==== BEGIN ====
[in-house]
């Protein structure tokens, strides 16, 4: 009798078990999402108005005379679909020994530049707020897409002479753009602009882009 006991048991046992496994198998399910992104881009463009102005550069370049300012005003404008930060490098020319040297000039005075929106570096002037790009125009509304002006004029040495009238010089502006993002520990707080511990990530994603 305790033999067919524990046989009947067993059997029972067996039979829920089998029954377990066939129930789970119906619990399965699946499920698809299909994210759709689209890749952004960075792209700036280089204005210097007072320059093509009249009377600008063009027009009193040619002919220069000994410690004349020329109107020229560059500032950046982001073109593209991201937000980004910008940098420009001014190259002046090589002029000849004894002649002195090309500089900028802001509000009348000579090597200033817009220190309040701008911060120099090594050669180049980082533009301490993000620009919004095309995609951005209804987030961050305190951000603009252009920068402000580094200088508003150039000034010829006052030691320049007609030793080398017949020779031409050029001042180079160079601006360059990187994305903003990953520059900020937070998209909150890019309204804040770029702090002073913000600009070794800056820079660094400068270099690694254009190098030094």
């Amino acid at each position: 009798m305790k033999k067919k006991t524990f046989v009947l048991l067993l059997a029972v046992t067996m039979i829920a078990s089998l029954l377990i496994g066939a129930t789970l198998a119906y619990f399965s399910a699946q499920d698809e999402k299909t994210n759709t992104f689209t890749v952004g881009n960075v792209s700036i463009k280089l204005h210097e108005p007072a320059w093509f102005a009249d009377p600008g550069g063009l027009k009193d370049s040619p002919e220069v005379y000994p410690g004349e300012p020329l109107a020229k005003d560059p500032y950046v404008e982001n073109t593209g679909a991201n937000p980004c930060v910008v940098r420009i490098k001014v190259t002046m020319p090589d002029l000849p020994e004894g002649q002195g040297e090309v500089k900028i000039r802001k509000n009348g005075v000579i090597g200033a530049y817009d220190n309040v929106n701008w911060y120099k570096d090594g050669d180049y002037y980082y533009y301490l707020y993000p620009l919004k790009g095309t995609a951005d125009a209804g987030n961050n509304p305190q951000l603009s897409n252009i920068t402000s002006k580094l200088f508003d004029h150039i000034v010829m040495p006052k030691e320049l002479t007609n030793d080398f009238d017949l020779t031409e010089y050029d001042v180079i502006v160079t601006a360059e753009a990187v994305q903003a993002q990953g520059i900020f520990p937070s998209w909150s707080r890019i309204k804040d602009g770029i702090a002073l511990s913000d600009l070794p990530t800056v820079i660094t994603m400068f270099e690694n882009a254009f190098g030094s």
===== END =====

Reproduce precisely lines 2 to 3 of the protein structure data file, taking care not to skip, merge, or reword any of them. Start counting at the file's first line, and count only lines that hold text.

């Protein structure tokens, strides 16, 4: 009798078990999402108005005379679909020994530049707020897409002479753009602009882009 006991048991046992496994198998399910992104881009463009102005550069370049300012005003404008930060490098020319040297000039005075929106570096002037790009125009509304002006004029040495009238010089502006993002520990707080511990990530994603 305790033999067919524990046989009947067993059997029972067996039979829920089998029954377990066939129930789970119906619990399965699946499920698809299909994210759709689209890749952004960075792209700036280089204005210097007072320059093509009249009377600008063009027009009193040619002919220069000994410690004349020329109107020229560059500032950046982001073109593209991201937000980004910008940098420009001014190259002046090589002029000849004894002649002195090309500089900028802001509000009348000579090597200033817009220190309040701008911060120099090594050669180049980082533009301490993000620009919004095309995609951005209804987030961050305190951000603009252009920068402000580094200088508003150039000034010829006052030691320049007609030793080398017949020779031409050029001042180079160079601006360059990187994305903003990953520059900020937070998209909150890019309204804040770029702090002073913000600009070794800056820079660094400068270099690694254009190098030094």
């Amino acid at each position: 009798m305790k033999k067919k006991t524990f046989v009947l048991l067993l059997a029972v046992t067996m039979i829920a078990s089998l029954l377990i496994g066939a129930t789970l198998a119906y619990f399965s399910a699946q499920d698809e999402k299909t994210n759709t992104f689209t890749v952004g881009n960075v792209s700036i463009k280089l204005h210097e108005p007072a320059w093509f102005a009249d009377p600008g550069g063009l027009k009193d370049s040619p002919e220069v005379y000994p410690g004349e300012p020329l109107a020229k005003d560059p500032y950046v404008e982001n073109t593209g679909a991201n937000p980004c930060v910008v940098r420009i490098k001014v190259t002046m020319p090589d002029l000849p020994e004894g002649q002195g040297e090309v500089k900028i000039r802001k509000n009348g005075v000579i090597g200033a530049y817009d220190n309040v929106n701008w911060y120099k570096d090594g050669d180049y002037y980082y533009y301490l707020y993000p620009l919004k790009g095309t995609a951005d125009a209804g987030n961050n509304p305190q951000l603009s897409n252009i920068t402000s002006k580094l200088f508003d004029h150039i000034v010829m040495p006052k030691e320049l002479t007609n030793d080398f009238d017949l020779t031409e010089y050029d001042v180079i502006v160079t601006a360059e753009a990187v994305q903003a993002q990953g520059i900020f520990p937070s998209w909150s707080r890019i309204k804040d602009g770029i702090a002073l511990s913000d600009l070794p990530t800056v820079i660094t994603m400068f270099e690694n882009a254009f190098g030094s």